“Today, the Chinese community is comprised of several groups from different sectors – students in all levels, teachers, alumni groups, established businessmen, young entrepreneurs, firefighters, fashion designers, celebrities, models, and even in LGBT community,” the website says.

According to Alvin Tan, owner of Chinoy TV, the character traits that define Chinoys are as follows:

  • Being resilient amidst challenges
  • Persevering
  • Believer of delayed gratifications
  • Having a long-term thinking

“I think cohesiveness (among the Filipino-Chinese) is still strong especially in doing business,” Tan said.

“Being a community show like Chinoy TV, we owe our existence through the support of the Chinese community,” Tan said.

He, however, recognized that there are also divisions within the community “and the cohesiveness amongst Chinoys in Manila and in other provinces are not as strong. That’s one of the reasons why we thought of using “diverCHIty” as our central campaign this year.

ChinoyTV expanded “diversity” – being composed of differing elements or qualities – to their version diverCHIty which means “Different Individuals Valuing Each other Regardless of Culture Heart Intellect Youthfulness.”

ChinoyTV explains that “Chinoys are also exemplifying their #diverCHIty across different fields such as modeling, media, arts, fashion, and sports. While each one is united by their Chinoy roots, they still possess the concept of #diverCHIty within them. Every person is special, as seen in their #diverCHIty, but also at the same time ordinary in their #individualiCHI.”

Moments with Taipans

I had the humbling opportunity to be invited by Mr. George Yang at his Forbes home for a short feature on his life and was fascinated by his opera singing.

Before getting married, I also had the opportunity to work in the Advertising Department of Megaworld. Mr. Andrew Tan was very hands-on then on his choices of building names and logos for his properties and we could just casually greet him as he comes in and out of the office located then at the 30th floor of The World Centre at the center of Makati.  His beautiful home was the location of my last marketing collateral produced for Megaworld.

Also, it is a rare opportunity to have a meeting with the country’s richest men and much less a merienda with one of them.  Below was a note that I wrote sometime in 2008 (Dr. Lucio Tan was the Phillippine’s 3rd richest man then):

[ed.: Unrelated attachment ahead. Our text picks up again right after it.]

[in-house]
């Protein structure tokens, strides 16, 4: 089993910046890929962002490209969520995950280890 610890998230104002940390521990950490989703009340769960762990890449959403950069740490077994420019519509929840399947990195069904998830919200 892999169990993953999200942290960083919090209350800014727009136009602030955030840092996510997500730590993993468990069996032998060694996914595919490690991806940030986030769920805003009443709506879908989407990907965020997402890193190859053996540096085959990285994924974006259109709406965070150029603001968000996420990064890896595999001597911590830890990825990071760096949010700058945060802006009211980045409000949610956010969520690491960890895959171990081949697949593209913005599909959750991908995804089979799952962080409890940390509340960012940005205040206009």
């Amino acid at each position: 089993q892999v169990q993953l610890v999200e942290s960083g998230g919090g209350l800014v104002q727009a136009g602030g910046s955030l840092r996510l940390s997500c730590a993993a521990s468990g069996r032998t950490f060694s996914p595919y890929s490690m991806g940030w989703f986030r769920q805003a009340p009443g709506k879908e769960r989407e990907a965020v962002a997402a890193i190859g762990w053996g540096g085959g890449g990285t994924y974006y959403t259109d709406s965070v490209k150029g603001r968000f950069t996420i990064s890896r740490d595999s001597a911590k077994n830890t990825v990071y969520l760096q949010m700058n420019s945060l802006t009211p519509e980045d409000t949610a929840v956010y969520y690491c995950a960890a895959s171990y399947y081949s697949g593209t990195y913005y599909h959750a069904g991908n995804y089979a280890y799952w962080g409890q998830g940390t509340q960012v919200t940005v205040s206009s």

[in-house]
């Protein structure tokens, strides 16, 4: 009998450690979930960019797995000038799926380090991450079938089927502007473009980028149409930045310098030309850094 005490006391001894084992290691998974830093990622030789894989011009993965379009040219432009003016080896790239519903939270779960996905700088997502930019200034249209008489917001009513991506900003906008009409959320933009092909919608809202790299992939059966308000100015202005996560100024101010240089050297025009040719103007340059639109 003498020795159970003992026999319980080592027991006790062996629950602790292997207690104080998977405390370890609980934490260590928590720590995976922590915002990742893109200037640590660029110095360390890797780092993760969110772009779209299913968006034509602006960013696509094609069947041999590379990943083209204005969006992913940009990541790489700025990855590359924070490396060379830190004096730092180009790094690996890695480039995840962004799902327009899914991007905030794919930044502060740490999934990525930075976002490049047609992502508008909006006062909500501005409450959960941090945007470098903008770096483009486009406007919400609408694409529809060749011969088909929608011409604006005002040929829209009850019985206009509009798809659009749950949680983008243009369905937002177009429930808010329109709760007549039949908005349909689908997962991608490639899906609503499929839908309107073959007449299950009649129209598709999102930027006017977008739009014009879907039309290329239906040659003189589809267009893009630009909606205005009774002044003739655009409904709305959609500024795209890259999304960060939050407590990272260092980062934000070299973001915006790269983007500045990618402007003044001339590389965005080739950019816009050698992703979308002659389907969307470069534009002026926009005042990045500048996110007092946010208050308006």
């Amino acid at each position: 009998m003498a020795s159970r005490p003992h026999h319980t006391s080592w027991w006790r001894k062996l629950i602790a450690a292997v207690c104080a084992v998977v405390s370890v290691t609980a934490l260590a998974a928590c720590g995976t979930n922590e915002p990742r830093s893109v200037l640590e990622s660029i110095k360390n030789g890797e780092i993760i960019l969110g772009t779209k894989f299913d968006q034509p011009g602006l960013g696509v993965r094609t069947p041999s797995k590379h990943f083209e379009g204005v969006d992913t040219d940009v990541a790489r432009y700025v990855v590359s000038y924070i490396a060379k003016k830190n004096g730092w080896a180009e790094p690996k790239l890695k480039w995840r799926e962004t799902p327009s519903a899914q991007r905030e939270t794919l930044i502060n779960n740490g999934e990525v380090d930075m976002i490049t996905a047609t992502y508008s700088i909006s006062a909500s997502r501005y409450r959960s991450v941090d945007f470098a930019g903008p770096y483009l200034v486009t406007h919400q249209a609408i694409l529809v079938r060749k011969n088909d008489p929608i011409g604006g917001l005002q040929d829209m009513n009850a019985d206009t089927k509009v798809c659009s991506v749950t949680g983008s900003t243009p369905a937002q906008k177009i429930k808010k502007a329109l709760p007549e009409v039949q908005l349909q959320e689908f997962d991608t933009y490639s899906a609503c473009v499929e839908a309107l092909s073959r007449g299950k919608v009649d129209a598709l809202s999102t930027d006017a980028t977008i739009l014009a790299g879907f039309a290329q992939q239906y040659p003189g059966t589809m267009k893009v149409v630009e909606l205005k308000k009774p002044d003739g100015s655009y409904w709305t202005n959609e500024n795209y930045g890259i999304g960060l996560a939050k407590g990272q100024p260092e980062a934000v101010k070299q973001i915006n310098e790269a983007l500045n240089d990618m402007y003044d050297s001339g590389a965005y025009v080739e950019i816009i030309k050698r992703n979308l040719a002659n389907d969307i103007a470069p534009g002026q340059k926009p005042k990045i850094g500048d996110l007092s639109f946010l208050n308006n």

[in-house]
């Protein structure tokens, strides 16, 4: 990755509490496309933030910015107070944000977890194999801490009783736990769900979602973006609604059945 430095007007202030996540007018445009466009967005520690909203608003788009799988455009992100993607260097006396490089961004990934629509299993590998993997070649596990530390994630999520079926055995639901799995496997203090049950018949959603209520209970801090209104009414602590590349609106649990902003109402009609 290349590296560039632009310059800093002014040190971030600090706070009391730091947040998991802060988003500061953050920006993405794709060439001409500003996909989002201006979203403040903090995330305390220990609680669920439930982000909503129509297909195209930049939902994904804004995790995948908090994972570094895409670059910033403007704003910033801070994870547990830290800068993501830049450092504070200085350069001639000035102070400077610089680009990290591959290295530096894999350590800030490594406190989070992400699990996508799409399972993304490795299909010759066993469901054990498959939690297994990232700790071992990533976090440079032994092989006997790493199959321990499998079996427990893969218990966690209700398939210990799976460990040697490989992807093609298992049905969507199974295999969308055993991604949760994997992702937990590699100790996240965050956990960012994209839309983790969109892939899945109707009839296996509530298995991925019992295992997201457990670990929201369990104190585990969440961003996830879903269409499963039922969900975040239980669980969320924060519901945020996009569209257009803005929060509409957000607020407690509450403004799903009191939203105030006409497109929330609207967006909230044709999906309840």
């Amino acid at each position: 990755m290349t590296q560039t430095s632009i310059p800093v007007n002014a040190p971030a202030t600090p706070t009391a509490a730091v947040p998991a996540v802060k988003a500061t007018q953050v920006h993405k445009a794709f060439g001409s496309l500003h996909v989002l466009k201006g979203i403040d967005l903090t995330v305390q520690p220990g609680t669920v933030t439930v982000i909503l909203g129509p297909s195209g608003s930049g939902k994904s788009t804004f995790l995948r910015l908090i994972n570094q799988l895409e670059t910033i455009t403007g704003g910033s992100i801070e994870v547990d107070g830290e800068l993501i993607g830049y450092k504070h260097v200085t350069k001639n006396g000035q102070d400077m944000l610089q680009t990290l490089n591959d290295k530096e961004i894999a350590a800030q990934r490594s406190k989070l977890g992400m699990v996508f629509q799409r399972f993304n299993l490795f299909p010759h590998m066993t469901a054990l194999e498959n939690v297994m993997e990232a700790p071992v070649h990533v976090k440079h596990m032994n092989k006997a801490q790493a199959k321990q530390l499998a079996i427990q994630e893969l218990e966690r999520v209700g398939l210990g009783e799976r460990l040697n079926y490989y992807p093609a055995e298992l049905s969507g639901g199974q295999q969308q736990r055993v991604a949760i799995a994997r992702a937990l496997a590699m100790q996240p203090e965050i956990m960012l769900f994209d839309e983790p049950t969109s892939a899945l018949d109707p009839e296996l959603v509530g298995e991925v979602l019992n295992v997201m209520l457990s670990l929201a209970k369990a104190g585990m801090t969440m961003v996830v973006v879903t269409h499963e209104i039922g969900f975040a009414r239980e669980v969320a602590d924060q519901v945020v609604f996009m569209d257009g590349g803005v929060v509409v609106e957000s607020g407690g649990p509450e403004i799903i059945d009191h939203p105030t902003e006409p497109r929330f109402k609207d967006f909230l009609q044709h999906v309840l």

Business tycoon Dr. Lucio Tan, Chairman and chief executive officer of Philippine Airlines with the owner of postinglife.com

According to Forbes, Dr. Lucio Tan is the 3rd richest man in the Philippines (1st – Jaime Zobel, 2nd – Henry Sy).

I was given the task to negotiate on behalf of my company, the renewal of a partnership with the Lucio Tan Group of Companies. Accompanied by the owner of Kopi Roti, Mr. Wilson Tecson, I found myself in the company of CEOs of the Kapitan’s empire – from Allied Bank, Century Park to Electro-Systems.

I sat with him on one sofa and went directly to business. Reports say he is shrewd, secretive and reclusive. In my personal experience, I felt the sincerity of a businessman who values hard work and relationship.

After signing the contract, he asked again for my name and contact number. I handed out my business card. He received it and read it aloud. This is something that is to me quite unexpected from the person who ranked 451 in the Forbes list of the richest people in the world.

While being the richest in this part of the globe, I felt the modesty of his lifestyle as I joined the rest in a huge round table that can accommodate 18 people. I was seated exactly right across the Kapitan.

“We have a simple meal”, he said and we shared pancit and arroz caldo.

I had a vantage point in the table as he began talking technological advancements – from a laser than splits water to its hydrogen and oxygen components, how big the galaxy is – about 300 million years in diameter or something like that (even converting light years to seconds just to illustrate how gargantuan space is) and also went on to show how minuscule bacteria/virus is down to the size of 1/10 to the 64th power.

I got a glimpse of his interest. “Research on solar energy and I will give a reward” – he said with a smile as he looked at the German scientist guest seating beside him.

He moved from other topics and shared laughter with the rest of the group – from serious topics on Catholic priests’ sexual abuse of children to as light as the order of planets in the galaxy and shared a technique to remember the order of the planets right.

He supports people who conquer the world and in jest, he shared a mountain climber who approached him again to ask for funding even if he got his leg cut at the Cardinal Santos Hospital for a gangrene acquired in summiting the Everest.

“There’s a lot of things to do”. That describes how energetic and sharp his mind is. The Kapitan is 73 years old. He mentioned creating a museum as one on the list of his things-to-do.

“The next generation must use water as fuel”, he said on a serious note.

I shook his hand twice and he responded with a smile and up to now, I am still at awe as I visualized that the third richest man in the country used to mop the floors to pay for school.